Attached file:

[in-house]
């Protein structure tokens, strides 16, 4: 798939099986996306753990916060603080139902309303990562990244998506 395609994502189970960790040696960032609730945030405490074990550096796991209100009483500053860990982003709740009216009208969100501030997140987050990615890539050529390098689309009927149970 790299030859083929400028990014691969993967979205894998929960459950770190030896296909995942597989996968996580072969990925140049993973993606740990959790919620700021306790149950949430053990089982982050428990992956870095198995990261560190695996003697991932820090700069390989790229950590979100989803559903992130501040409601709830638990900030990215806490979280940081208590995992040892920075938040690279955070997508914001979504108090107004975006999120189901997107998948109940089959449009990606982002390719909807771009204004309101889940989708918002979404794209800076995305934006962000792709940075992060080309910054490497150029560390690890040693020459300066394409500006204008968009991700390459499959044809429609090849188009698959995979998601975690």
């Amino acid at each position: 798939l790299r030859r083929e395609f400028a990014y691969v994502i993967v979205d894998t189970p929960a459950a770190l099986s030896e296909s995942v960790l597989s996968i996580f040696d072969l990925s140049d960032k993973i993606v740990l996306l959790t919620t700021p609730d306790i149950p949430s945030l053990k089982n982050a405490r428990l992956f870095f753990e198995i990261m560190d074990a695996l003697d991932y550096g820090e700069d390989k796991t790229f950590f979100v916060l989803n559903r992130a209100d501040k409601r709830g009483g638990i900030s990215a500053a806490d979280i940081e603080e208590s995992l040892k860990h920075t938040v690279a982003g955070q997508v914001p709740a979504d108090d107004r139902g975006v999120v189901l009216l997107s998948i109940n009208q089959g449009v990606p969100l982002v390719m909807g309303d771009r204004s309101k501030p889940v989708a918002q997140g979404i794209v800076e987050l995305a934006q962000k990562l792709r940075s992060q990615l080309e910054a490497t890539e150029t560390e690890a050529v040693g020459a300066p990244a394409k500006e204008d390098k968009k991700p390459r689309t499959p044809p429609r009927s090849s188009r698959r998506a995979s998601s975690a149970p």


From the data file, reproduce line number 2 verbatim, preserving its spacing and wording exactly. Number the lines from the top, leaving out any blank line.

């Protein structure tokens, strides 16, 4: 798939099986996306753990916060603080139902309303990562990244998506 395609994502189970960790040696960032609730945030405490074990550096796991209100009483500053860990982003709740009216009208969100501030997140987050990615890539050529390098689309009927149970 790299030859083929400028990014691969993967979205894998929960459950770190030896296909995942597989996968996580072969990925140049993973993606740990959790919620700021306790149950949430053990089982982050428990992956870095198995990261560190695996003697991932820090700069390989790229950590979100989803559903992130501040409601709830638990900030990215806490979280940081208590995992040892920075938040690279955070997508914001979504108090107004975006999120189901997107998948109940089959449009990606982002390719909807771009204004309101889940989708918002979404794209800076995305934006962000792709940075992060080309910054490497150029560390690890040693020459300066394409500006204008968009991700390459499959044809429609090849188009698959995979998601975690």